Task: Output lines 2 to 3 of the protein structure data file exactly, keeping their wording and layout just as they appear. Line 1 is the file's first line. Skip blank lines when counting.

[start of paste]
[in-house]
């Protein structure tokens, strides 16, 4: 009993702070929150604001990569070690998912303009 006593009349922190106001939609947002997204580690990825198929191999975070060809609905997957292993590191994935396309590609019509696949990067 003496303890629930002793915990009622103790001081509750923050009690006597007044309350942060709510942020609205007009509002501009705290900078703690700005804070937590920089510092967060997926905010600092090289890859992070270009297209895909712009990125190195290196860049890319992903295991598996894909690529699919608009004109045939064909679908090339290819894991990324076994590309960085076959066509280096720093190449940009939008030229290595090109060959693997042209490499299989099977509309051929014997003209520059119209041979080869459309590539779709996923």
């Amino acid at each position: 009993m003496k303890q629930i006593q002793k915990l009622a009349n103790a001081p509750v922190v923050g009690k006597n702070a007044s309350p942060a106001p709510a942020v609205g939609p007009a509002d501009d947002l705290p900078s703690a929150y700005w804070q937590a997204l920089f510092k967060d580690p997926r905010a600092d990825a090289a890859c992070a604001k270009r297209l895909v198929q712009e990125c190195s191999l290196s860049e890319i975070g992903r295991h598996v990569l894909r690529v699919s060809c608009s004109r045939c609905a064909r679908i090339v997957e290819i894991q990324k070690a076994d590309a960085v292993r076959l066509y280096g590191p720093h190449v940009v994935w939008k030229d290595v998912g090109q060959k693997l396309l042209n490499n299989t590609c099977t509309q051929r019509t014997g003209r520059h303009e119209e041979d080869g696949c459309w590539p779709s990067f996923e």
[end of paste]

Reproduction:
């Protein structure tokens, strides 16, 4: 009993702070929150604001990569070690998912303009 006593009349922190106001939609947002997204580690990825198929191999975070060809609905997957292993590191994935396309590609019509696949990067 003496303890629930002793915990009622103790001081509750923050009690006597007044309350942060709510942020609205007009509002501009705290900078703690700005804070937590920089510092967060997926905010600092090289890859992070270009297209895909712009990125190195290196860049890319992903295991598996894909690529699919608009004109045939064909679908090339290819894991990324076994590309960085076959066509280096720093190449940009939008030229290595090109060959693997042209490499299989099977509309051929014997003209520059119209041979080869459309590539779709996923």
């Amino acid at each position: 009993m003496k303890q629930i006593q002793k915990l009622a009349n103790a001081p509750v922190v923050g009690k006597n702070a007044s309350p942060a106001p709510a942020v609205g939609p007009a509002d501009d947002l705290p900078s703690a929150y700005w804070q937590a997204l920089f510092k967060d580690p997926r905010a600092d990825a090289a890859c992070a604001k270009r297209l895909v198929q712009e990125c190195s191999l290196s860049e890319i975070g992903r295991h598996v990569l894909r690529v699919s060809c608009s004109r045939c609905a064909r679908i090339v997957e290819i894991q990324k070690a076994d590309a960085v292993r076959l066509y280096g590191p720093h190449v940009v994935w939008k030229d290595v998912g090109q060959k693997l396309l042209n490499n299989t590609c099977t509309q051929r019509t014997g003209r520059h303009e119209e041979d080869g696949c459309w590539p779709s990067f996923e």